You may have heard of the phrase"composite bonding" or "dental composite bonding". This is a special dental technique for adding tooth-colored filling material to a tooth, in order to change the shape, the color, or the apparent position of the tooth, or sometimes all three!
Say, for example, a front tooth is set back slightly from the other teeth on either side. It will look out of line, and may appear to be darker because it is slightly in shadow. One way of improving the appearance of this tooth is to move it with orthodontic braces.
An alternative way is to build out the tooth with a layer of tooth-colored material, like a false fingernail, to bring the visible surface of the tooth into line with the others.
This is called "dental composite bonding", because we are bonding a thin layer of tooth-colored dental composite filling material onto the tooth.
These four advantages are all linked; you don't need a shot because there is no drilling, (normally just some surface polishing); It is relatively inexpensive because it is quick and doesn't take up much of the dentist's time, and also because the materials used are not expensive when compared to dental porcelain.
You can help prevent staining building up by brushing slowly and carefully with a good-quality electric toothbrush. Have a look at my guide to The Best Electric Toothbrush
Here are two examples of composite bonding that show how tooth shapes can be changed to make them look better.
See how the front teeth look more even?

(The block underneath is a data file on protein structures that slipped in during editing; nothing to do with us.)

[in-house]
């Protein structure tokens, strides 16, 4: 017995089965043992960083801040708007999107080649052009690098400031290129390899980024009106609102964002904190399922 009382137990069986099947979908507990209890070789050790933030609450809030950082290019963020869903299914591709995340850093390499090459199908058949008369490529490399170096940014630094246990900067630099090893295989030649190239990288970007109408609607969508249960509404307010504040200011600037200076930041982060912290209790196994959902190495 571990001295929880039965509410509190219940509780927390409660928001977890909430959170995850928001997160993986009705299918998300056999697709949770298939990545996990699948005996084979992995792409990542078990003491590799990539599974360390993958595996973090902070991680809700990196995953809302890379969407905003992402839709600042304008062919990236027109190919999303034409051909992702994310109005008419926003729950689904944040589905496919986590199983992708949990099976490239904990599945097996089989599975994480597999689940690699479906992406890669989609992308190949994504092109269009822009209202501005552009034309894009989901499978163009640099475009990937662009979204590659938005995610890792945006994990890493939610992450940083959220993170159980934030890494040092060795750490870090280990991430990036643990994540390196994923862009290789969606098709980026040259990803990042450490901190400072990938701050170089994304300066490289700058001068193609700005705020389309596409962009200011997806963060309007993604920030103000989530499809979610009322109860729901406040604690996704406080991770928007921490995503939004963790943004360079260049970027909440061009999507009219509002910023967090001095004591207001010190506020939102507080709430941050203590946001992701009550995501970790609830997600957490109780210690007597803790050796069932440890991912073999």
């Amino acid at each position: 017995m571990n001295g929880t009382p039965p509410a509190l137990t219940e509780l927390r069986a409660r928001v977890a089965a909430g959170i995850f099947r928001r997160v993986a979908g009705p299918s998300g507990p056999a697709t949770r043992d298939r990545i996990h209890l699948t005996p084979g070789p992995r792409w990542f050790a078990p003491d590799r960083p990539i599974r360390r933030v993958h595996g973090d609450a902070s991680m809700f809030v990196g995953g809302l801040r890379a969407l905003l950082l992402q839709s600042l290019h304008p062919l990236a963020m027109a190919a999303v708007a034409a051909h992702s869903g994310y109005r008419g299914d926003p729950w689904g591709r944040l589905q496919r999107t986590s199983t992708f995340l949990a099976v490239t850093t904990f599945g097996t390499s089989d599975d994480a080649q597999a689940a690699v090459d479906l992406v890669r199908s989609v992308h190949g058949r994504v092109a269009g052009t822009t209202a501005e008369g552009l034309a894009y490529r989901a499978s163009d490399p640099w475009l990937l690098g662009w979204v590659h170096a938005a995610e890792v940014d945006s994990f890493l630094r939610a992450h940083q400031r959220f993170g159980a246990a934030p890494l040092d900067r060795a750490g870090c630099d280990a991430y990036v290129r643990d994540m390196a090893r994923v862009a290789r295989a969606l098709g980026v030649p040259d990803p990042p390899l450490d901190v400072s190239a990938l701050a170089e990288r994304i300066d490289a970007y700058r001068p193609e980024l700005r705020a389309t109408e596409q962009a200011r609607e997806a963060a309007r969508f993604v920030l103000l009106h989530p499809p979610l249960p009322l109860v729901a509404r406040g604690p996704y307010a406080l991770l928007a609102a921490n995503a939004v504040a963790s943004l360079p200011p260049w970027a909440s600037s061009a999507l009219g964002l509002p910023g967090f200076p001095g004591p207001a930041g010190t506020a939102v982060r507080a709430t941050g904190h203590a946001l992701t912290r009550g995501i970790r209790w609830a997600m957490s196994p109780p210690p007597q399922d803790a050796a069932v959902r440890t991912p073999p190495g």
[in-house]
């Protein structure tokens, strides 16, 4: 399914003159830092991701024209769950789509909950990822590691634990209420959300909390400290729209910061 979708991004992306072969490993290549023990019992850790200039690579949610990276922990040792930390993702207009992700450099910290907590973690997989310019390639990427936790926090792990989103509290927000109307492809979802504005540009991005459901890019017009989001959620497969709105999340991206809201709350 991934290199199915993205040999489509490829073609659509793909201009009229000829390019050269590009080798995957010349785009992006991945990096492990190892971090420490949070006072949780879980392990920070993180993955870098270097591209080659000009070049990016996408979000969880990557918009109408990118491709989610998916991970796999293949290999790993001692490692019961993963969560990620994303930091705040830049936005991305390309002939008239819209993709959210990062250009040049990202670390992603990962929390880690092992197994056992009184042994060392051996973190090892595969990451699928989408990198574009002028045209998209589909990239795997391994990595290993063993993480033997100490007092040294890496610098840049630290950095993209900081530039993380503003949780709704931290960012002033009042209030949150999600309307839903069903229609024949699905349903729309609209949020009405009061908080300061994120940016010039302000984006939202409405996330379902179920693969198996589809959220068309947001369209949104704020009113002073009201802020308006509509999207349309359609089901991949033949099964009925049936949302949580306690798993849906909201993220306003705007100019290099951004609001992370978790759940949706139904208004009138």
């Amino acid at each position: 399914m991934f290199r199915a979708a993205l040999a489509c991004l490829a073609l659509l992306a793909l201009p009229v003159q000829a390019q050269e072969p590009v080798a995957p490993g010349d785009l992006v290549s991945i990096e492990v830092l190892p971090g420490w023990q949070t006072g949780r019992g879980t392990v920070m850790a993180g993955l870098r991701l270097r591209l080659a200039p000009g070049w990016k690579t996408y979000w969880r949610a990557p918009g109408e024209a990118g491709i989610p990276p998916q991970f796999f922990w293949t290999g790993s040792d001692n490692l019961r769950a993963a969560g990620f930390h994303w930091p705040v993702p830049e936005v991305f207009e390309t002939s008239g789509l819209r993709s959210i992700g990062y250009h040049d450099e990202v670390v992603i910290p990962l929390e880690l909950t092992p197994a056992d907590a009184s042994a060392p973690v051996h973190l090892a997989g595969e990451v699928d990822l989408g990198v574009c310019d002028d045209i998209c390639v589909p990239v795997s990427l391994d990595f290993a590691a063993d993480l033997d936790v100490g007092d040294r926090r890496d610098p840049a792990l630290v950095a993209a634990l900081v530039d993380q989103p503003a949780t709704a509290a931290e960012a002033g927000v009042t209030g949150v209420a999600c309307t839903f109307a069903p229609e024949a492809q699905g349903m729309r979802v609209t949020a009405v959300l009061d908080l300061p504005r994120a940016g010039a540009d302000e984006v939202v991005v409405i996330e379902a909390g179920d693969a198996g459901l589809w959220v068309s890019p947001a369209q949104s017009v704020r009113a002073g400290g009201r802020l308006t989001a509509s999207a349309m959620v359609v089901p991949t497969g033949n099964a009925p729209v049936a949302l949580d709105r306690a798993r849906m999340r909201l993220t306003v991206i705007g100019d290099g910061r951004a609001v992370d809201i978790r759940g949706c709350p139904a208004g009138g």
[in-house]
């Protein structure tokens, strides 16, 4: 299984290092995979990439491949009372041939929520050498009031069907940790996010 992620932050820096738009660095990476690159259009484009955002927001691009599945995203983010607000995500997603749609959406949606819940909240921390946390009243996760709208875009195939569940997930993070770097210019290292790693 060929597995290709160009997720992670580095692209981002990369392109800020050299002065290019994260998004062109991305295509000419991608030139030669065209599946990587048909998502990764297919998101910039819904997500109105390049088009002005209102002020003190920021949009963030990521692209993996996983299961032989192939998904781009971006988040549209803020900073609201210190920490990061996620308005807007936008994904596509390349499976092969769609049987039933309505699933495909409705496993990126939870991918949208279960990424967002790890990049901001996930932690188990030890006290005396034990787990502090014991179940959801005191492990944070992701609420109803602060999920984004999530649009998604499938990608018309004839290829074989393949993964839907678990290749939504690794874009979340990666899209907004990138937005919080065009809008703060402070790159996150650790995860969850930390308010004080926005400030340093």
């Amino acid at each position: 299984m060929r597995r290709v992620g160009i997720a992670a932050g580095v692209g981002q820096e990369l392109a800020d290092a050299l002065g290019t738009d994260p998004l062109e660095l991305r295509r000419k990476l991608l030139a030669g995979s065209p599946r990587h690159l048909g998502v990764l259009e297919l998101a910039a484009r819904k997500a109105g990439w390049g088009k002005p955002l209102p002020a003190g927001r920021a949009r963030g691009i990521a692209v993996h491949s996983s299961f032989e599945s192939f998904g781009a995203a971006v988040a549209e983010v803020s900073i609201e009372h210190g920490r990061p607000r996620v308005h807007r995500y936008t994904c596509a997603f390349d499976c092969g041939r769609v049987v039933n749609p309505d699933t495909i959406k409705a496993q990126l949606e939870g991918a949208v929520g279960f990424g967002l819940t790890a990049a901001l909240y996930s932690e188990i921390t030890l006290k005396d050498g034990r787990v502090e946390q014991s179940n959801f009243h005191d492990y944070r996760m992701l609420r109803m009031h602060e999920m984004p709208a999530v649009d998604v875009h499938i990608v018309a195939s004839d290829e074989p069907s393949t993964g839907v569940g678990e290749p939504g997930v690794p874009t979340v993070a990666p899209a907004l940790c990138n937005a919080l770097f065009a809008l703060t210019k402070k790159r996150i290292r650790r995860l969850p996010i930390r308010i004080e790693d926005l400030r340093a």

In the case above, one tooth was sitting way back from the others, creating a shadow that made it look like it was even missing! Afterwards, when we built up the tooth, it caught the light much more and looked much more visible.
As you can see, dental composite bonding is a useful alternative to veneers or crowns to improve your smile, which is quick, painless, not expensive, and doesn't need any drilling. PERFECT!
Dental bonding can also act as a long-term "test drive" for possible porcelain veneers later on. If you are thinking of getting some veneers on your front teeth to help align some teeth that are slightly out-of-line, or to improve the color of a dark tooth, you may be a bit worried about how your teeth will look afterwards.
By getting some dental bonding, your dentist can simulate what final veneers might look like, without making any permanent changes to your teeth - the composite material can be polished off later if you don't like it, to leave your teeth the way they were before.
Bonding is also a LOT cheaper than porcelain veneers, so you can get a trial run to make sure that veneers will produce the changes you are looking for, without the major commitment that normal veneers involve. Definitely a route worth discussing with your dentist!